Take This Waltz
dir-scr Sarah Polley
prd Susan Cavan, Sarah Polley
with Michelle Williams, Seth Rogen, Luke Kirby, Sarah Silverman, Jennifer Podemski, Diane D'Aquila, Graham Abbey, Vanessa Coelho, Damien Atkins, Aaron Abrams, Dylan Bell, Albert Howell
release Can Sep.11 tff, US 29.Jun.12,
UK 17.Aug.12
11/Canada 1h56
Take This Waltz
Round and round: Kirby and Williams

williams rogen silverman
R E V I E W    B Y    R I C H    C L I N E
Take This Waltz After the remarkable Away From Her, actress-turned-filmmaker Polley is back with another bracingly observant drama, this time exploring the point where relationships cease to be something new. The film is a bit indulgent and downbeat, but it speaks so eloquently that we can't help but be moved.

In Toronto, Margot (Williams) is happily married to Lou (Rogen), but she feels that their relationship is only expressed through humour and that work interests divide them. So it's not surprising that, after a chance encounter with neighbour Daniel (Kirby), Margot starts to consider straying from her marriage. She holds Daniel at arm's length, but is intrigued by everything that's new about him, including his more adult way of talking about sex and relationships. Is taking this leap scarier than waiting around for her marriage to come back to life?

The title comes from the Leonard Cohen song, which plays a key role in a climactic sequence. Indeed, Margot's relationships with both Lou and Daniel are a series of dance steps, although the film is rather a lot more complicated. Told finely from Margot's perspective, the story is an involving exploration of a flawed, human response to real feelings. We breath a sigh of relief every time Margot makes the correct decision, even as what's right or wrong shifts continually.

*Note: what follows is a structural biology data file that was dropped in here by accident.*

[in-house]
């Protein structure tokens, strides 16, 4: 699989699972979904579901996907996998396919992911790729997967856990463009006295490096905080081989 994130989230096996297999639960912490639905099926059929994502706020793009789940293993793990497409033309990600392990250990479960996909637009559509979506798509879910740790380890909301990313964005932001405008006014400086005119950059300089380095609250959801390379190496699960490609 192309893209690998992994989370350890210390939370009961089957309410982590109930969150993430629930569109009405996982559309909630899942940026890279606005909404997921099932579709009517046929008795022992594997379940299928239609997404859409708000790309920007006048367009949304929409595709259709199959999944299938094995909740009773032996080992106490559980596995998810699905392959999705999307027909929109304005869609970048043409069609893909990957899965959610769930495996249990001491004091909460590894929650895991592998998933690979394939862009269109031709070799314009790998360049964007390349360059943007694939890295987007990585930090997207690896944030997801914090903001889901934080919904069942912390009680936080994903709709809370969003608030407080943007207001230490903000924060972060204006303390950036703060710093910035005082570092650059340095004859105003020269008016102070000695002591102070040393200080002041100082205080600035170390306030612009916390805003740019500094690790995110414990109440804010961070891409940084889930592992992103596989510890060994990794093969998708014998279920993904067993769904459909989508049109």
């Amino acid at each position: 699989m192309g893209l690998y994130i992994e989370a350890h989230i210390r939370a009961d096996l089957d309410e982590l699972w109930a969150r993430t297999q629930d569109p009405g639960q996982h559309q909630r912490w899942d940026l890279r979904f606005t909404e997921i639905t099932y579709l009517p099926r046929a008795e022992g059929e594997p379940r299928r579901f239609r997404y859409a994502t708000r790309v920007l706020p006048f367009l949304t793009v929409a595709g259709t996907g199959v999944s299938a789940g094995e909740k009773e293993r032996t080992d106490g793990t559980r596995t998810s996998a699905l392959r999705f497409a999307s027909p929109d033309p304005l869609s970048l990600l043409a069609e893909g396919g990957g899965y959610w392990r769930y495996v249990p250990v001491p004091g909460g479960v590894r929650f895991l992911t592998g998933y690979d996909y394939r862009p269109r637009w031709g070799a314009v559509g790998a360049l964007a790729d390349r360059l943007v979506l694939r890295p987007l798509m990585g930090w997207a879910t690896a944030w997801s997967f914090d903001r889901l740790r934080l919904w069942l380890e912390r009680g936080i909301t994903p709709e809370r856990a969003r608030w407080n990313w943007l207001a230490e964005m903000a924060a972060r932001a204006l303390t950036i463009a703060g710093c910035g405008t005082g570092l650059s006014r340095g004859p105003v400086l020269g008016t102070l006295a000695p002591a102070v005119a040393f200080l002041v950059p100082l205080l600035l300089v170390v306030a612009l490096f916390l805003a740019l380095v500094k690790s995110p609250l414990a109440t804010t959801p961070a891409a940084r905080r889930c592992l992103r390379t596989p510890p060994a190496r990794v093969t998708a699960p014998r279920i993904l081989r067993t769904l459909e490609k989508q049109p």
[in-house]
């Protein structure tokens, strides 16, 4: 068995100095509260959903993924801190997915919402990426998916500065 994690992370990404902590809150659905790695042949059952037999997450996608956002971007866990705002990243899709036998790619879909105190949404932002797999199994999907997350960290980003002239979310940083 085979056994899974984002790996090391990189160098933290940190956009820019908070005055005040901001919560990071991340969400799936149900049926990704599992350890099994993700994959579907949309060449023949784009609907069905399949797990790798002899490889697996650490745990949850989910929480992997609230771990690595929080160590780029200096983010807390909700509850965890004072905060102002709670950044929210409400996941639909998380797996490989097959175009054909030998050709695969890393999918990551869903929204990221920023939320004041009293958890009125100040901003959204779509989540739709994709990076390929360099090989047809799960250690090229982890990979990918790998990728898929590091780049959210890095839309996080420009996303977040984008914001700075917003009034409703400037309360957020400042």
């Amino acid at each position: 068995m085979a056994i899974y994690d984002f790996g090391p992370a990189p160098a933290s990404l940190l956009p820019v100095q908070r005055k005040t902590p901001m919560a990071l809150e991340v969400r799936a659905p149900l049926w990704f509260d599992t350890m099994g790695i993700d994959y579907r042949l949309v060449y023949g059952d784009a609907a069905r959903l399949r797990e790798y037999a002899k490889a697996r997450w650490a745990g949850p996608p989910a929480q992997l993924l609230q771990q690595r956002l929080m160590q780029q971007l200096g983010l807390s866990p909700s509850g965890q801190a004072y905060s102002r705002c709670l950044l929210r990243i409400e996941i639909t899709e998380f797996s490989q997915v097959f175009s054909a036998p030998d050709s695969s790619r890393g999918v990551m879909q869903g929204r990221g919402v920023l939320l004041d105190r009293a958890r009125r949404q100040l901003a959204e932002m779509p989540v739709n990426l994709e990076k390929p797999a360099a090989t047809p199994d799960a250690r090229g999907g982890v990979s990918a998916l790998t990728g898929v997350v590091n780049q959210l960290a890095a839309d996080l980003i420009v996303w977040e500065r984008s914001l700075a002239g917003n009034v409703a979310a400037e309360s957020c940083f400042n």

Williams gives another astoundingly transparent performance as Margot, letting us into her soul to experience her joy and doubt, the thrill of attraction and the warmth of real love. Opposite her, Rogen seems almost like a cypher, which of course is how Margot has begun to see him, while Kirby exudes mystery and sexuality. And Silverman is terrific in a rare dramatic role as Lou's sister, who distills the film's themes in two key scenes.

Because of its intense intimacy, the film is sometimes overpoweringly emotional. It also drags as Margot waffles about what she's going to do. But this allows Polley to delve deeper into the issues and feelings, most remarkably in two wonderfully swirling scenes: on a funfair ride and in a loft flat. The story's coda is perhaps unnecessary, as the emotional punch has already landed, but the film taps into something that resonates powerfully enough to makes us see our relationships differently.

cert 15 themes, language, nudity, sexuality 22.May.12

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© 2012 by Rich Cline, Shadows on the Wall